150 years ago, William Clarke Quantrill, leader of a band of border ruffians, known as Quantrill’s Raiders, attacked the town of Lawrence, Kansas.
In 1858, Quantrill was a young man when he first entered the state of Kansas. It was two years later that he gained notoriety when he engineered a plan, along with four free-state men seeking to liberate the slaves of a Missouri farmer, but in the end Quantrill betrayed those men by alerting the farmer prior to the raid. Three of the Kansas men were killed during the ambush.
The start of the Civil War brought chaos to the Southwest and Quantrill took advantage. By 1864, he’d gained followers who, though they embraced the Confederate cause, were not enlisted soldiers. This guerilla army terrorized the Kansas countryside for their own profit. As part of these raids, they robbed citizens and looted towns.
The attack on Lawrence in August of 1863, was an act of revenge on the Raiders’ part.
Before the attack, pro-slavery farmers of Missouri were antagnonized by Jim Lane and “Doc” Jennison’s Jayhawkers. Because their headquarters were in Kansas, citizens of Lawrence feared reprisal when an attack was launched in Missouri.
On the 21st of August, the town’s citizens were awaked by Quantrill’s men invading the town. The Raiders launched a swift and bloody assault. They then proceeded in looting and burning as many houses as they could. The banks were cleaned out, as well as whiskey from the taverns. They killed no women or children, but shot every man they saw. The death toll numbered 150. When Quantrill’s men rode from the town, burned and mangled corpses littered the streets of Lawrence. All this carnage occurred in just a few hours.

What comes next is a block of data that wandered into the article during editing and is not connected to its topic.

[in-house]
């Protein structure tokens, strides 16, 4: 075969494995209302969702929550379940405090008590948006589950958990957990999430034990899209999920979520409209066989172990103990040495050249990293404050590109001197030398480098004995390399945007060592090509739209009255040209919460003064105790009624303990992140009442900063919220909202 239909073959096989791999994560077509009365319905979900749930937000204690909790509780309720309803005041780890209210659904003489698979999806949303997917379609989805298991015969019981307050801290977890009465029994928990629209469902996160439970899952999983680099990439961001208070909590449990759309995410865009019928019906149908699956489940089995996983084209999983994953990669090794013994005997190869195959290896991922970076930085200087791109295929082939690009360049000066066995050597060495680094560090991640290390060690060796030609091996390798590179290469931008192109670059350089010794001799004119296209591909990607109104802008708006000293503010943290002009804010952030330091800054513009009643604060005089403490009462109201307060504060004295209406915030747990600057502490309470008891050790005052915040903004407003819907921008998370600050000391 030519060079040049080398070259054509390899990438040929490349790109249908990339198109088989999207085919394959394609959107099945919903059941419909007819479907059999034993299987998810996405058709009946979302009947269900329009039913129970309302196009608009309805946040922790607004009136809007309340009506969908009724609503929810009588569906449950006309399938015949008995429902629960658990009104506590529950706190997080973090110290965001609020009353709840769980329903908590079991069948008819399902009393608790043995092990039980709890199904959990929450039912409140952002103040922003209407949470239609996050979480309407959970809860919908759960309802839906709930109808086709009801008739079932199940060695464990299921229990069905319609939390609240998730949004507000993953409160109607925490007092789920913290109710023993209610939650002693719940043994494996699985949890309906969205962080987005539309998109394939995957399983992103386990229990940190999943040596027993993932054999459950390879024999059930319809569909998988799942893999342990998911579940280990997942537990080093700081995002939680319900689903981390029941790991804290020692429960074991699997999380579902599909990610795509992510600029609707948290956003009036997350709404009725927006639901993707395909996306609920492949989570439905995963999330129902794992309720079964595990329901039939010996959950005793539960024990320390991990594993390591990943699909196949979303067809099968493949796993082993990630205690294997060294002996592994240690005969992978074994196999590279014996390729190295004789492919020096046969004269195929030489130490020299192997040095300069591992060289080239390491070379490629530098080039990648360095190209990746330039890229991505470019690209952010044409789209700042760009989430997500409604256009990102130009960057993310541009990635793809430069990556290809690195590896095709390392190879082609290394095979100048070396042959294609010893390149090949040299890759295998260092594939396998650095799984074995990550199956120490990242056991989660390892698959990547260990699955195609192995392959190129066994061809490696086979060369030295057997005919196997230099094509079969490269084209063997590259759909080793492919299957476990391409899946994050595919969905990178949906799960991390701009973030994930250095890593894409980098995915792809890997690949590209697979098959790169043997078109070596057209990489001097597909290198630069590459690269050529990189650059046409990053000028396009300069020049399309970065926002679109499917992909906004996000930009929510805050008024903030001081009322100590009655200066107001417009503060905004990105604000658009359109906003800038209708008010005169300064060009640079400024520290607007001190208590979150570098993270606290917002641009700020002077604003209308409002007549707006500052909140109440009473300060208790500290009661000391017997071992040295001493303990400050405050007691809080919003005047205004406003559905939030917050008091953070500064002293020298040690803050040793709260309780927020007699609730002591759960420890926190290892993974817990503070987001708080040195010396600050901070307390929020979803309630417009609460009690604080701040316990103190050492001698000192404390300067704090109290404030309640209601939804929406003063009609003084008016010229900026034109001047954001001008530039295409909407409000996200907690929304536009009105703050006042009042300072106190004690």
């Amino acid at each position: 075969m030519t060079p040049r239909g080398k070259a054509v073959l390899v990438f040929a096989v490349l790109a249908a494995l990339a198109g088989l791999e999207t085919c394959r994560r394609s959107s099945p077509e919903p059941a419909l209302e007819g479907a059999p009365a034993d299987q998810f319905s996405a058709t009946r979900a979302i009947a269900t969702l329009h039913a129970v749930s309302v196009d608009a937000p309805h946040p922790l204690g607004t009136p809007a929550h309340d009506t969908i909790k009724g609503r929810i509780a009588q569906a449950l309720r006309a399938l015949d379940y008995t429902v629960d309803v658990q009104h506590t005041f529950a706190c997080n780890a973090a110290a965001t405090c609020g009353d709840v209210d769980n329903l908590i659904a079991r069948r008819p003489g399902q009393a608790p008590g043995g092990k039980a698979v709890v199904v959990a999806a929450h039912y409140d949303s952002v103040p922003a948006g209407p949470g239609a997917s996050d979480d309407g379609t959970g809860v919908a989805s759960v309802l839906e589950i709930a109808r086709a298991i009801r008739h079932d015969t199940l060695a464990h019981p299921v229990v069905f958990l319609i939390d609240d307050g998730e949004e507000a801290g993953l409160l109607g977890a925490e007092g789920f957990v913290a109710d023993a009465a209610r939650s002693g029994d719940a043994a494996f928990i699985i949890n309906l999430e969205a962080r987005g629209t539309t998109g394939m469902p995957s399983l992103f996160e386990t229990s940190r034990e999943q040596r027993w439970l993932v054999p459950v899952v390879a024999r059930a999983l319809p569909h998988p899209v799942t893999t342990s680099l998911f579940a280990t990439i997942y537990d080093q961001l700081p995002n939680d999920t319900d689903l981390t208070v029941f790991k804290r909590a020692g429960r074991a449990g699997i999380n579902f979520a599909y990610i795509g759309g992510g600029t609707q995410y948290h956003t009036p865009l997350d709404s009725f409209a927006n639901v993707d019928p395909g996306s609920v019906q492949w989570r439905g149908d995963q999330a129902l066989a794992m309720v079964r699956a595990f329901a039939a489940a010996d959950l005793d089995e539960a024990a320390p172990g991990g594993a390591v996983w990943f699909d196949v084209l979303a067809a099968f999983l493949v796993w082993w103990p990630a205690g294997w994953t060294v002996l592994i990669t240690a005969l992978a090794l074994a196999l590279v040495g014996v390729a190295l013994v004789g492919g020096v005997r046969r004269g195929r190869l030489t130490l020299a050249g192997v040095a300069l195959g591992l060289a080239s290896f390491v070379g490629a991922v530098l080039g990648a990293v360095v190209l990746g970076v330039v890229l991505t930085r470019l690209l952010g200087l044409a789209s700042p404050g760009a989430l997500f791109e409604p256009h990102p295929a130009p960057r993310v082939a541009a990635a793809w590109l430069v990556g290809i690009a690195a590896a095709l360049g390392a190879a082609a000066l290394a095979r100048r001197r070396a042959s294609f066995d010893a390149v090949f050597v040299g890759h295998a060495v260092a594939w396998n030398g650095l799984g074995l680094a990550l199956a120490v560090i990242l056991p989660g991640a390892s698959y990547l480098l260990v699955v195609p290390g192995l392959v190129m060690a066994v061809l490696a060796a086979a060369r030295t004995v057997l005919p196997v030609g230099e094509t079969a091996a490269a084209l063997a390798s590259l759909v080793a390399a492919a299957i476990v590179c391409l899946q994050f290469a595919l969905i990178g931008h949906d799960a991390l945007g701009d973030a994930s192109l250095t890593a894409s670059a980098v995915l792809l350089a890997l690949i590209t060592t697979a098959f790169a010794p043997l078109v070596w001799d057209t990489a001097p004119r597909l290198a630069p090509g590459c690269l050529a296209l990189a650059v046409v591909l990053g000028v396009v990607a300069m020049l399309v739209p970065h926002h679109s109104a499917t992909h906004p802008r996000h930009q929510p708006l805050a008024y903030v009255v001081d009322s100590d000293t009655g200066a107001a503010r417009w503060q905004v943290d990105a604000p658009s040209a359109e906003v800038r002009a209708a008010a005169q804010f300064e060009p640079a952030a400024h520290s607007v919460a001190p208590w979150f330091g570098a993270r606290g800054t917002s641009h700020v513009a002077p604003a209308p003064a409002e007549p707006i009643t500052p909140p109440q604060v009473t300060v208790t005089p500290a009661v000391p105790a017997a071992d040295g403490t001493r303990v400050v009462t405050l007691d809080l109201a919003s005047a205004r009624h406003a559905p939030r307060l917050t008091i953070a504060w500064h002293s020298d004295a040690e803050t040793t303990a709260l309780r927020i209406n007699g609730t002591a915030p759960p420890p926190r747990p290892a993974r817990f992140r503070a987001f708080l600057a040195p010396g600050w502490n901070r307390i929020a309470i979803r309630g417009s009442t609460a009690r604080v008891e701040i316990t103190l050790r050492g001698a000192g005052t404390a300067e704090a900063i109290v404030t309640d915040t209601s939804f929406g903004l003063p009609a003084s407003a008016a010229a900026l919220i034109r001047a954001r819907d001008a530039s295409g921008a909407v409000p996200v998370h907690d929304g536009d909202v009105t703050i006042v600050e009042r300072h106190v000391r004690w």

The August 1863 raid was a crushing blow to the Free State community in Kansas, but Quantrill failed to execute prominent Lawrence residents such as Charles Robinson and Jim Lane. The Raiders destroyed a great deal of property, but didn’t take much back to Missouri. Demonstrating their incompetence, Federal troops in the area allowed Quantrill to take over 400 men into the heart of Kansas. The troops did not pursue after the raid.
One of the men who narrowly escaped the murderous attack, Reverend H.D. Fisher, wrote an account of the slaughter in Gun and the Gospel. He reflected on his justifiable outrage as a witness and survivor. Quantrill’s raid stands out in history as one of the more gruesome events of the Civil War. The raid was also the climax of the border conflict between Missouri and Kansas.
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